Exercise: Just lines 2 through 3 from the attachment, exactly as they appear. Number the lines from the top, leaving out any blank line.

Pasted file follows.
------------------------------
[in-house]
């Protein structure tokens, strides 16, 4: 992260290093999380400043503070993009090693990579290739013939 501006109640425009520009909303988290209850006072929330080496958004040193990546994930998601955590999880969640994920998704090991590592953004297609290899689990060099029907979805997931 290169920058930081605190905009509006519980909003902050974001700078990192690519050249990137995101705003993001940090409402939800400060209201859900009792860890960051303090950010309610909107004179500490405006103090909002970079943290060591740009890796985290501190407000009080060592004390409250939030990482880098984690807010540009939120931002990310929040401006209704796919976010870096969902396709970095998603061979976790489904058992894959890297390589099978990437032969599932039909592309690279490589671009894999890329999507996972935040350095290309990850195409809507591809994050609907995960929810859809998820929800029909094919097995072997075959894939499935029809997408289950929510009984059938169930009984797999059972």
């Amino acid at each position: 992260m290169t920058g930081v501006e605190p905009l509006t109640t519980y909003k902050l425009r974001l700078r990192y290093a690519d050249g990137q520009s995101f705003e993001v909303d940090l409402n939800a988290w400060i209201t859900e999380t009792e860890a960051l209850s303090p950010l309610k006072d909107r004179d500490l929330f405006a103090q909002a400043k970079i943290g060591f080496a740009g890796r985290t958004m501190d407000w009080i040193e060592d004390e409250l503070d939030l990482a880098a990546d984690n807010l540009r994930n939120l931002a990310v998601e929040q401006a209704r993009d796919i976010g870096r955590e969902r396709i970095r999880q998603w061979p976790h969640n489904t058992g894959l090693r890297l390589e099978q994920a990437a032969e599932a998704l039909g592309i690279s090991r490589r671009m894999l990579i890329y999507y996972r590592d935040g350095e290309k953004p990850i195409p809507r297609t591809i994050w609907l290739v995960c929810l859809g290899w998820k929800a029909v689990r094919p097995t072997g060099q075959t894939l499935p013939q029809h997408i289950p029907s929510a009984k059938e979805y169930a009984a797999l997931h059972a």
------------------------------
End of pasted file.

């Protein structure tokens, strides 16, 4: 992260290093999380400043503070993009090693990579290739013939 501006109640425009520009909303988290209850006072929330080496958004040193990546994930998601955590999880969640994920998704090991590592953004297609290899689990060099029907979805997931 290169920058930081605190905009509006519980909003902050974001700078990192690519050249990137995101705003993001940090409402939800400060209201859900009792860890960051303090950010309610909107004179500490405006103090909002970079943290060591740009890796985290501190407000009080060592004390409250939030990482880098984690807010540009939120931002990310929040401006209704796919976010870096969902396709970095998603061979976790489904058992894959890297390589099978990437032969599932039909592309690279490589671009894999890329999507996972935040350095290309990850195409809507591809994050609907995960929810859809998820929800029909094919097995072997075959894939499935029809997408289950929510009984059938169930009984797999059972």
């Amino acid at each position: 992260m290169t920058g930081v501006e605190p905009l509006t109640t519980y909003k902050l425009r974001l700078r990192y290093a690519d050249g990137q520009s995101f705003e993001v909303d940090l409402n939800a988290w400060i209201t859900e999380t009792e860890a960051l209850s303090p950010l309610k006072d909107r004179d500490l929330f405006a103090q909002a400043k970079i943290g060591f080496a740009g890796r985290t958004m501190d407000w009080i040193e060592d004390e409250l503070d939030l990482a880098a990546d984690n807010l540009r994930n939120l931002a990310v998601e929040q401006a209704r993009d796919i976010g870096r955590e969902r396709i970095r999880q998603w061979p976790h969640n489904t058992g894959l090693r890297l390589e099978q994920a990437a032969e599932a998704l039909g592309i690279s090991r490589r671009m894999l990579i890329y999507y996972r590592d935040g350095e290309k953004p990850i195409p809507r297609t591809i994050w609907l290739v995960c929810l859809g290899w998820k929800a029909v689990r094919p097995t072997g060099q075959t894939l499935p013939q029809h997408i289950p029907s929510a009984k059938e979805y169930a009984a797999l997931h059972a």